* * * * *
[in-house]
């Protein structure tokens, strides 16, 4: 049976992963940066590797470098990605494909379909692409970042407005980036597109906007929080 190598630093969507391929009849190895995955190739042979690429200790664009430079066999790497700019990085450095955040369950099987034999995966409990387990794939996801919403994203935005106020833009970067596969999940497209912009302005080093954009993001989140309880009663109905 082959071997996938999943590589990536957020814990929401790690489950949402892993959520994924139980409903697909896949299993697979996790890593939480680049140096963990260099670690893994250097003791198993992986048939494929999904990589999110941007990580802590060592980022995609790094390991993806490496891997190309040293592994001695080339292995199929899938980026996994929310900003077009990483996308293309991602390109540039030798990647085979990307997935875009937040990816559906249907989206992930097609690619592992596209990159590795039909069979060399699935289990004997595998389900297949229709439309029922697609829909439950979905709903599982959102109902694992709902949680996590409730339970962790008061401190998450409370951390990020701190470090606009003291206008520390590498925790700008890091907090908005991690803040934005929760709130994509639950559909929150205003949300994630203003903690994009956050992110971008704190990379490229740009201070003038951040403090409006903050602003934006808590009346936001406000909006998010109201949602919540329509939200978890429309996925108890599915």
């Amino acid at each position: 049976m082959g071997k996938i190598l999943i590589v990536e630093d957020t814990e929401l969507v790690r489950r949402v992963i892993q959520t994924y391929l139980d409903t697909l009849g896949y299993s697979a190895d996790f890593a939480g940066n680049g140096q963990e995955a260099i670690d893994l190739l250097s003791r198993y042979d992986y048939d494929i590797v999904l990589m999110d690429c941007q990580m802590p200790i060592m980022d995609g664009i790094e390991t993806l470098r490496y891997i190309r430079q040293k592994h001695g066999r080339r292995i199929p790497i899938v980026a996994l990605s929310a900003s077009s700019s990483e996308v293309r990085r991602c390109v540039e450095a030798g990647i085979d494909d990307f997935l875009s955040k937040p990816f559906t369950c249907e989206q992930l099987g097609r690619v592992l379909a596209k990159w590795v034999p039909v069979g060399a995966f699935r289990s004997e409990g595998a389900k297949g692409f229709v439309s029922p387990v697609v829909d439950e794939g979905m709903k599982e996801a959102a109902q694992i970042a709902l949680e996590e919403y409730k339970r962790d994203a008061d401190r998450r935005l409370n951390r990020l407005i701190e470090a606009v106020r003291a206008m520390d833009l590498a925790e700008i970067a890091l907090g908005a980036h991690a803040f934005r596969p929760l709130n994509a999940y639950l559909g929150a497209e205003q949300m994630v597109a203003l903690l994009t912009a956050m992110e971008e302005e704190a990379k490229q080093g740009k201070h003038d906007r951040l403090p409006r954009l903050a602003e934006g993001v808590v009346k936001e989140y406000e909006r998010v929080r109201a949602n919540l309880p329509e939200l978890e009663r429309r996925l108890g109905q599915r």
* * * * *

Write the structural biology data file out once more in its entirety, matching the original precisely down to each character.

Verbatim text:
[in-house]
């Protein structure tokens, strides 16, 4: 049976992963940066590797470098990605494909379909692409970042407005980036597109906007929080 190598630093969507391929009849190895995955190739042979690429200790664009430079066999790497700019990085450095955040369950099987034999995966409990387990794939996801919403994203935005106020833009970067596969999940497209912009302005080093954009993001989140309880009663109905 082959071997996938999943590589990536957020814990929401790690489950949402892993959520994924139980409903697909896949299993697979996790890593939480680049140096963990260099670690893994250097003791198993992986048939494929999904990589999110941007990580802590060592980022995609790094390991993806490496891997190309040293592994001695080339292995199929899938980026996994929310900003077009990483996308293309991602390109540039030798990647085979990307997935875009937040990816559906249907989206992930097609690619592992596209990159590795039909069979060399699935289990004997595998389900297949229709439309029922697609829909439950979905709903599982959102109902694992709902949680996590409730339970962790008061401190998450409370951390990020701190470090606009003291206008520390590498925790700008890091907090908005991690803040934005929760709130994509639950559909929150205003949300994630203003903690994009956050992110971008704190990379490229740009201070003038951040403090409006903050602003934006808590009346936001406000909006998010109201949602919540329509939200978890429309996925108890599915």
């Amino acid at each position: 049976m082959g071997k996938i190598l999943i590589v990536e630093d957020t814990e929401l969507v790690r489950r949402v992963i892993q959520t994924y391929l139980d409903t697909l009849g896949y299993s697979a190895d996790f890593a939480g940066n680049g140096q963990e995955a260099i670690d893994l190739l250097s003791r198993y042979d992986y048939d494929i590797v999904l990589m999110d690429c941007q990580m802590p200790i060592m980022d995609g664009i790094e390991t993806l470098r490496y891997i190309r430079q040293k592994h001695g066999r080339r292995i199929p790497i899938v980026a996994l990605s929310a900003s077009s700019s990483e996308v293309r990085r991602c390109v540039e450095a030798g990647i085979d494909d990307f997935l875009s955040k937040p990816f559906t369950c249907e989206q992930l099987g097609r690619v592992l379909a596209k990159w590795v034999p039909v069979g060399a995966f699935r289990s004997e409990g595998a389900k297949g692409f229709v439309s029922p387990v697609v829909d439950e794939g979905m709903k599982e996801a959102a109902q694992i970042a709902l949680e996590e919403y409730k339970r962790d994203a008061d401190r998450r935005l409370n951390r990020l407005i701190e470090a606009v106020r003291a206008m520390d833009l590498a925790e700008i970067a890091l907090g908005a980036h991690a803040f934005r596969p929760l709130n994509a999940y639950l559909g929150a497209e205003q949300m994630v597109a203003l903690l994009t912009a956050m992110e971008e302005e704190a990379k490229q080093g740009k201070h003038d906007r951040l403090p409006r954009l903050a602003e934006g993001v808590v009346k936001e989140y406000e909006r998010v929080r109201a949602n919540l309880p329509e939200l978890e009663r429309r996925l108890g109905q599915r």